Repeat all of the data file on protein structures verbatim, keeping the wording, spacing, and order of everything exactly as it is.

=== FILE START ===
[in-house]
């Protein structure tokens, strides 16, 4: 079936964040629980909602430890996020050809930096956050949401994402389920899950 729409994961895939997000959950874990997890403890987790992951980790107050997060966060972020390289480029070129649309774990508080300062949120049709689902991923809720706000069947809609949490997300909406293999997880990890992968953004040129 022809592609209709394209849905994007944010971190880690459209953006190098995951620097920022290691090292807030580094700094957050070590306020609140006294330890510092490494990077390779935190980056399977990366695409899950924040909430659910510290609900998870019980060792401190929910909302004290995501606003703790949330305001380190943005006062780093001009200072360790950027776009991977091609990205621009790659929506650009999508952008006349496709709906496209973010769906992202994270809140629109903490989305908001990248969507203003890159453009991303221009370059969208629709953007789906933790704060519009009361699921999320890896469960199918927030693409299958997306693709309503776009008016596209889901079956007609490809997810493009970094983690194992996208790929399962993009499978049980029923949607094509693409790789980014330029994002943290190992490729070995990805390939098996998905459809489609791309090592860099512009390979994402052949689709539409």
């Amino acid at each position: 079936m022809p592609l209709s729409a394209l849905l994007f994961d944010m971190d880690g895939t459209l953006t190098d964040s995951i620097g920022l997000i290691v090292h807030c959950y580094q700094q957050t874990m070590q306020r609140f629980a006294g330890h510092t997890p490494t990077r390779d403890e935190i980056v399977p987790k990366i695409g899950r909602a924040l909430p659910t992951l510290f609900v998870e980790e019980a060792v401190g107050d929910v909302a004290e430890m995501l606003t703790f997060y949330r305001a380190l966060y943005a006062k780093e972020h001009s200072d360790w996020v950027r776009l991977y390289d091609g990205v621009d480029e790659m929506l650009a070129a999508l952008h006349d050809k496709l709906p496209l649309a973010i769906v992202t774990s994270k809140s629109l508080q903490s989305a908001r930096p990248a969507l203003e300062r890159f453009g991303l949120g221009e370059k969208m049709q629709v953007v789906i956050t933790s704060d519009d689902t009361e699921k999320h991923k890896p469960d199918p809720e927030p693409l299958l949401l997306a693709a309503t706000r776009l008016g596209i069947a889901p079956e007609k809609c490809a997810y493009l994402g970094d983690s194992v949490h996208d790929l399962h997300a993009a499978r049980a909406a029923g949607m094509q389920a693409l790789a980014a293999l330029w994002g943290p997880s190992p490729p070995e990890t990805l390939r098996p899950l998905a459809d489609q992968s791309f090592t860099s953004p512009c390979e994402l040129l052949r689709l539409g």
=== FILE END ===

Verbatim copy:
[in-house]
């Protein structure tokens, strides 16, 4: 079936964040629980909602430890996020050809930096956050949401994402389920899950 729409994961895939997000959950874990997890403890987790992951980790107050997060966060972020390289480029070129649309774990508080300062949120049709689902991923809720706000069947809609949490997300909406293999997880990890992968953004040129 022809592609209709394209849905994007944010971190880690459209953006190098995951620097920022290691090292807030580094700094957050070590306020609140006294330890510092490494990077390779935190980056399977990366695409899950924040909430659910510290609900998870019980060792401190929910909302004290995501606003703790949330305001380190943005006062780093001009200072360790950027776009991977091609990205621009790659929506650009999508952008006349496709709906496209973010769906992202994270809140629109903490989305908001990248969507203003890159453009991303221009370059969208629709953007789906933790704060519009009361699921999320890896469960199918927030693409299958997306693709309503776009008016596209889901079956007609490809997810493009970094983690194992996208790929399962993009499978049980029923949607094509693409790789980014330029994002943290190992490729070995990805390939098996998905459809489609791309090592860099512009390979994402052949689709539409």
């Amino acid at each position: 079936m022809p592609l209709s729409a394209l849905l994007f994961d944010m971190d880690g895939t459209l953006t190098d964040s995951i620097g920022l997000i290691v090292h807030c959950y580094q700094q957050t874990m070590q306020r609140f629980a006294g330890h510092t997890p490494t990077r390779d403890e935190i980056v399977p987790k990366i695409g899950r909602a924040l909430p659910t992951l510290f609900v998870e980790e019980a060792v401190g107050d929910v909302a004290e430890m995501l606003t703790f997060y949330r305001a380190l966060y943005a006062k780093e972020h001009s200072d360790w996020v950027r776009l991977y390289d091609g990205v621009d480029e790659m929506l650009a070129a999508l952008h006349d050809k496709l709906p496209l649309a973010i769906v992202t774990s994270k809140s629109l508080q903490s989305a908001r930096p990248a969507l203003e300062r890159f453009g991303l949120g221009e370059k969208m049709q629709v953007v789906i956050t933790s704060d519009d689902t009361e699921k999320h991923k890896p469960d199918p809720e927030p693409l299958l949401l997306a693709a309503t706000r776009l008016g596209i069947a889901p079956e007609k809609c490809a997810y493009l994402g970094d983690s194992v949490h996208d790929l399962h997300a993009a499978r049980a909406a029923g949607m094509q389920a693409l790789a980014a293999l330029w994002g943290p997880s190992p490729p070995e990890t990805l390939r098996p899950l998905a459809d489609q992968s791309f090592t860099s953004p512009c390979e994402l040129l052949r689709l539409g």